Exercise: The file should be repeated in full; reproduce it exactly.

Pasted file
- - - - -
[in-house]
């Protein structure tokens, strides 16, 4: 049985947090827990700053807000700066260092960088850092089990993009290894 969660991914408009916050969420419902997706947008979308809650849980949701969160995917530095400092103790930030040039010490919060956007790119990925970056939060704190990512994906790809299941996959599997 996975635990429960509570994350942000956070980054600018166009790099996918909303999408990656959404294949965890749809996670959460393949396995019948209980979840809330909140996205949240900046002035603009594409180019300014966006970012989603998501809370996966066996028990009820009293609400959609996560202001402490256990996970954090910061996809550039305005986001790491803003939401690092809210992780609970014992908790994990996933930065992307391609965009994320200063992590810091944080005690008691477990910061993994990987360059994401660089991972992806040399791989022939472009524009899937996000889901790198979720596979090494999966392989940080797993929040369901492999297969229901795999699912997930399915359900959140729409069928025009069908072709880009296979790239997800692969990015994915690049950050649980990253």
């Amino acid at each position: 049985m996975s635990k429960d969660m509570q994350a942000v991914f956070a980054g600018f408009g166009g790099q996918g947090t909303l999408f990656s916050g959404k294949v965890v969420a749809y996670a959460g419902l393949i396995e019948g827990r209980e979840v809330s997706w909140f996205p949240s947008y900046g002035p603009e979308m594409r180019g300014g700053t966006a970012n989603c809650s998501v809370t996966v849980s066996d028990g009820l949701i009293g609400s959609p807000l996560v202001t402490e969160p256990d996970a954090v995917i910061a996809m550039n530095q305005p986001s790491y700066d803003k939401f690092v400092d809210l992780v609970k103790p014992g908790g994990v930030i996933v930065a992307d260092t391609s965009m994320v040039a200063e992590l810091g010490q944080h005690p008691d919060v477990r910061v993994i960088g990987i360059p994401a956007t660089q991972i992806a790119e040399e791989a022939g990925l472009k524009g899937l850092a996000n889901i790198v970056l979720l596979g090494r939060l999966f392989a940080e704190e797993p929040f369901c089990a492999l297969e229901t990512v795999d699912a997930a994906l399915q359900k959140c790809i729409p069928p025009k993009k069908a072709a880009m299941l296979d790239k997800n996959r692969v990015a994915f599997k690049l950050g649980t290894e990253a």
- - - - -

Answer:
[in-house]
């Protein structure tokens, strides 16, 4: 049985947090827990700053807000700066260092960088850092089990993009290894 969660991914408009916050969420419902997706947008979308809650849980949701969160995917530095400092103790930030040039010490919060956007790119990925970056939060704190990512994906790809299941996959599997 996975635990429960509570994350942000956070980054600018166009790099996918909303999408990656959404294949965890749809996670959460393949396995019948209980979840809330909140996205949240900046002035603009594409180019300014966006970012989603998501809370996966066996028990009820009293609400959609996560202001402490256990996970954090910061996809550039305005986001790491803003939401690092809210992780609970014992908790994990996933930065992307391609965009994320200063992590810091944080005690008691477990910061993994990987360059994401660089991972992806040399791989022939472009524009899937996000889901790198979720596979090494999966392989940080797993929040369901492999297969229901795999699912997930399915359900959140729409069928025009069908072709880009296979790239997800692969990015994915690049950050649980990253």
């Amino acid at each position: 049985m996975s635990k429960d969660m509570q994350a942000v991914f956070a980054g600018f408009g166009g790099q996918g947090t909303l999408f990656s916050g959404k294949v965890v969420a749809y996670a959460g419902l393949i396995e019948g827990r209980e979840v809330s997706w909140f996205p949240s947008y900046g002035p603009e979308m594409r180019g300014g700053t966006a970012n989603c809650s998501v809370t996966v849980s066996d028990g009820l949701i009293g609400s959609p807000l996560v202001t402490e969160p256990d996970a954090v995917i910061a996809m550039n530095q305005p986001s790491y700066d803003k939401f690092v400092d809210l992780v609970k103790p014992g908790g994990v930030i996933v930065a992307d260092t391609s965009m994320v040039a200063e992590l810091g010490q944080h005690p008691d919060v477990r910061v993994i960088g990987i360059p994401a956007t660089q991972i992806a790119e040399e791989a022939g990925l472009k524009g899937l850092a996000n889901i790198v970056l979720l596979g090494r939060l999966f392989a940080e704190e797993p929040f369901c089990a492999l297969e229901t990512v795999d699912a997930a994906l399915q359900k959140c790809i729409p069928p025009k993009k069908a072709a880009m299941l296979d790239k997800n996959r692969v990015a994915f599997k690049l950050g649980t290894e990253a």